How content curation can benefit your blogs
As a blogger who works full-time, I plan my editorial with a mix of original content and curated content. I write one to two blogs a week, then I curate 3rd party content via PublishThis and Paper.li. Paper.li showcases selective third party content in a newspaper format, while the offerings from PublishThis are in blog form. It has worked pretty well for me so far.
Recently, I posed a question to Matt Kumin, CEO of PublishThis. His responses made me think about content metrics a little differently.
Q: Matt, for my site, I discovered that original content performs substantially better than curated content in terms of retweets, sharing, likes and readership. As a data-driven person, I wonder if I should move my focus more to original content creation than to content curation. What are your thoughts?
A: If you look at only the hard numbers, original content typically performs better than curated content. I would like to ask you to look at the benefits of curated content from a different perspective:
- Cost per blog post
In "A Practical Guide to Real Time Publishing", I created a table to compare original content v. licensed v. curated v. automation content. Original content is best for driving SEO traffic and social sharing. Curation can be equally good at establishing thought leadership and engagement, while providing an advantage for contentfFreshness in less time and at a reduced cost.
If you have time and money, you should always focus on creating original content and establishing your brand voice. However, it can be expensive and time-consuming. Pam, you told me that you spent 5-6 hours to write a good-quality blog post, but it can take less than 30 minutes to curate content to a blog format using PublishThis. If you look at the cost per blog post, it's certainly cheaper to curate content. Curated content can't replace original content, but it's certainly a great complement and another option for your editorial planning if you have limited time and budget.
- SEO Benefits
In "Back to Basics: SEO-Friendly Content Curation in a Post-Panda World", Bruce Clay did an SEO test on three varieties of curated content:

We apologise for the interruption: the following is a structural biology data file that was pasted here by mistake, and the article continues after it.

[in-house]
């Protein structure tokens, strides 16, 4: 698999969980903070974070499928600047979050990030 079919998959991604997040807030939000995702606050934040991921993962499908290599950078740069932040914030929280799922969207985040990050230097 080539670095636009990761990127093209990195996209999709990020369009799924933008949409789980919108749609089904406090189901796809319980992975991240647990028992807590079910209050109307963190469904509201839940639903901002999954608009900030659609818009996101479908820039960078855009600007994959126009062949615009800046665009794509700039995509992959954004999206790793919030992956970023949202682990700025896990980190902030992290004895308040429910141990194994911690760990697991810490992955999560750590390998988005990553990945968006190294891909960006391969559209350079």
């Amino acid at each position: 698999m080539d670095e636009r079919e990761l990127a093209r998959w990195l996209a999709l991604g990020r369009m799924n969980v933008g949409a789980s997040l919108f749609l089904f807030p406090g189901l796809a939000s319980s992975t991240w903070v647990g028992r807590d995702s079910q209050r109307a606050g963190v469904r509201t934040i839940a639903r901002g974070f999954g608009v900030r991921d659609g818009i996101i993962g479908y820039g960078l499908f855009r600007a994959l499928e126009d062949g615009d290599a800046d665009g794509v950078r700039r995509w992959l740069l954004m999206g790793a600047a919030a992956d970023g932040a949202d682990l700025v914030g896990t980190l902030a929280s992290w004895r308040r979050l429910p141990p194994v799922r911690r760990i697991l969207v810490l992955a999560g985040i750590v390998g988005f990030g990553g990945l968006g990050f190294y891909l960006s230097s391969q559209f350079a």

1. Curated links with auto-generated summaries.
2. Curated links with 200+ word annotations written by the human curator, referred to from here on as editorialized curation.
3. An excerpt of the original traditional post and curated links with editorialized curation."
"In the final curation variation we tested, we paired an excerpt from the original traditional post with the curated links and enhanced annotations from the previous test. The post reached a #1 ranking."
"Our conclusion is that when content curation comes in the form of original content, a website can achieve the benefits of fresh content without threat of negative search engine rankings. The same ranking potential can be gained from curated content with editorialized curation in significantly less time when compared to a traditional blog post."
In order for curated content to enhance your site's SEO, you should follow these best practices:
1. Text should be unique on the Web.
2. Sources linked to should be of high quality.
3. Add value to the collection, for instance through story-telling, new perspective or commentary.
You can see a detailed explanation of each bullet point on Bruce's Blog.
While I was looking at just the raw results of my website metrics, Matt reminded me to take into account other side benefits of adding curation to an original content strategy such as cost savings, freshness and SEO. For my editorial planning, I will continue to mix original and curated content. Bruce says it well: "Curation need not be the straight reporting of facts. A collection can come together to weave a story or unveil an overlooked perspective. As with everything else, bring your creativity to your curation."